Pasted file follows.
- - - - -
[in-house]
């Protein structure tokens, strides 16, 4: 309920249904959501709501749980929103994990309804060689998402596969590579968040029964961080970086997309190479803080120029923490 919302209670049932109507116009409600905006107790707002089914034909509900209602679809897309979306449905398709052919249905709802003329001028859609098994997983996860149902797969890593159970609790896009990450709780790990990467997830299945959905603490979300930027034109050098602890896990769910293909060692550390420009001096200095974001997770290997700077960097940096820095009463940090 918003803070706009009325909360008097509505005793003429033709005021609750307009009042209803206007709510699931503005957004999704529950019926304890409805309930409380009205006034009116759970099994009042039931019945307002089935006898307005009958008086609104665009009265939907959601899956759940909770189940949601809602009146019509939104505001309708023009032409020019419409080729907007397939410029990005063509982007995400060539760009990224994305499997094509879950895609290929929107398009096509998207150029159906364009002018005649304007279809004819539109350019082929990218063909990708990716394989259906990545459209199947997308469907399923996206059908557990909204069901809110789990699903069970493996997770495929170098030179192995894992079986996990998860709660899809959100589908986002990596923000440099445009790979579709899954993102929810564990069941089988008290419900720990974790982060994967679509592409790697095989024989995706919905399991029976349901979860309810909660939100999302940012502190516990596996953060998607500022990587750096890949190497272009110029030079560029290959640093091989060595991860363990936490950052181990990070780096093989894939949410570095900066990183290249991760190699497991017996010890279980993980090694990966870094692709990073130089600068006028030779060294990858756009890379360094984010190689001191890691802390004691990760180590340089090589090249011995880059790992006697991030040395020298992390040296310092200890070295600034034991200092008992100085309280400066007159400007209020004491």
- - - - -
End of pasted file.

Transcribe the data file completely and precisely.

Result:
[in-house]
């Protein structure tokens, strides 16, 4: 309920249904959501709501749980929103994990309804060689998402596969590579968040029964961080970086997309190479803080120029923490 919302209670049932109507116009409600905006107790707002089914034909509900209602679809897309979306449905398709052919249905709802003329001028859609098994997983996860149902797969890593159970609790896009990450709780790990990467997830299945959905603490979300930027034109050098602890896990769910293909060692550390420009001096200095974001997770290997700077960097940096820095009463940090 918003803070706009009325909360008097509505005793003429033709005021609750307009009042209803206007709510699931503005957004999704529950019926304890409805309930409380009205006034009116759970099994009042039931019945307002089935006898307005009958008086609104665009009265939907959601899956759940909770189940949601809602009146019509939104505001309708023009032409020019419409080729907007397939410029990005063509982007995400060539760009990224994305499997094509879950895609290929929107398009096509998207150029159906364009002018005649304007279809004819539109350019082929990218063909990708990716394989259906990545459209199947997308469907399923996206059908557990909204069901809110789990699903069970493996997770495929170098030179192995894992079986996990998860709660899809959100589908986002990596923000440099445009790979579709899954993102929810564990069941089988008290419900720990974790982060994967679509592409790697095989024989995706919905399991029976349901979860309810909660939100999302940012502190516990596996953060998607500022990587750096890949190497272009110029030079560029290959640093091989060595991860363990936490950052181990990070780096093989894939949410570095900066990183290249991760190699497991017996010890279980993980090694990966870094692709990073130089600068006028030779060294990858756009890379360094984010190689001191890691802390004691990760180590340089090589090249011995880059790992006697991030040395020298992390040296310092200890070295600034034991200092008992100085309280400066007159400007209020004491």